Case Competitions: A Guide to Issue Analysis


Case Competitions: A Guide to Issue Analysis

By Vivian Nguyen


  1. About Vivian
  2. Approach to issue analysis
  3. Issue Analysis Contents
  4. Advice for student consultants
  5. Memorable Consulting Experiences

About Vivian 

Vivian Nguyen is a fourth-year student studying a Bachelor of Commerce and Law. Vivian was the 2019 UNSW Business Society Vice-President (Internal) and 2018 Careers Director. She has experience working in industry as an Analyst and Project Manager at a consulting firm. Her consulting experience further includes being a UNSW Consulting Club International Case Competition Squad Member since 2018 and even representing UNSW internationally at the Heavener International Case Competition 2019 in Florida, USA. 

What is your approach to issue analysis? 

Issue analysis is all about illustrating your understanding of the business problem and the key issues within a case. Setting up a clear, logical issue analysis will be crucial in providing a solid foundation to introduce your strategies and implementation later on. Your issue analysis should consider the root causes of the business problem and ultimately reflect the decision-making process behind the selection of your chosen strategies.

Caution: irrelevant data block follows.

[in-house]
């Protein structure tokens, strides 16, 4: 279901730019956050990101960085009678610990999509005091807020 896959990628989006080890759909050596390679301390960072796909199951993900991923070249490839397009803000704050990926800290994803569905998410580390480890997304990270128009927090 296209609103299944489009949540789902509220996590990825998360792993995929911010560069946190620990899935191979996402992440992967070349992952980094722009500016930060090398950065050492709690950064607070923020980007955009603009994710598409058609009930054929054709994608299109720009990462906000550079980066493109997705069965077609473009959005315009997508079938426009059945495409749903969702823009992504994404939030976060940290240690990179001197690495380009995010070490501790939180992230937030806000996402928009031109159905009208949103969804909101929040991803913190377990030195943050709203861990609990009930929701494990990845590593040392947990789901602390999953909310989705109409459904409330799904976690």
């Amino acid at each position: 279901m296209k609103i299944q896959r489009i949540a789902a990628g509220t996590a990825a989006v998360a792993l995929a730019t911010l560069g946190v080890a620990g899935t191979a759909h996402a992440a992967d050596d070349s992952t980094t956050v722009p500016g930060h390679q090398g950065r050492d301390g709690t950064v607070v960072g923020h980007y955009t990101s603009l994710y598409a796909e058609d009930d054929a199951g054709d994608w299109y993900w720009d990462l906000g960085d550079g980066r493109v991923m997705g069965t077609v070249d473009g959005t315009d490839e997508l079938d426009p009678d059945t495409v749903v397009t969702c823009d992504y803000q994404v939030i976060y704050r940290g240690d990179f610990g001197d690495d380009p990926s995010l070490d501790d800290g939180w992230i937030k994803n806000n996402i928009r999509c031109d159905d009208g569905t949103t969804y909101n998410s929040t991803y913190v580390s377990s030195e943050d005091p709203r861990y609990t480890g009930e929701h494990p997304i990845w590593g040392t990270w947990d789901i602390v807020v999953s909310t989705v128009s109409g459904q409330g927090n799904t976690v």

You may have heard of the MECE methodology (mutually exclusive and collectively exhaustive) which is widely used in industry and a fool-proof starting point to roadmap your ideas. It’s an effective way of segmenting information into categories that are MECE, which allows you to have a deeper understanding of the issue whilst avoiding overlaps of solutions or categories. The MECE methodology is especially great for profitability cases, where you can start from the basic ‘Profit = Revenue – Costs’ equation to formulate your framework. For example, you can then split your ‘Revenue’ category into ‘Units sold’ and ‘Price per unit’, and ‘Costs’ category into ‘Fixed costs’ and ‘Variable costs’ in order to find key drivers and evaluate which one your strategy aims to focus on. Building issue trees such as these are not only great to develop a robust problem-solving framework, but also helps to smoothen work distribution amongst team members. The MECE framework is also used in decision trees and hypothesis trees, which similarly map out potential decisions, outcomes and hypotheses of a business problem.

A range of popular frameworks have the MECE methodology at its core, including the 5Cs and Porter’s Five Forces. Using these frameworks will ensure you are comprehensive and structured in your approach to issue analysis.

What should student consultants include in this section? 

As issue analysis aims to dig into the root causes of the business problem, this section should provide any helpful, relevant information surrounding the business problem. For instance, conducting Porter’s Five Forces analysis will help to provide insight into the forces driving a firm’s competitive environment, which is important when considering profitability. Essentially, you should demonstrate some sort of understanding of factors affecting a firm’s business environment. However, these factors should remain relevant to the overall objective of the case and provide a logical basis for the strategies to be introduced later on.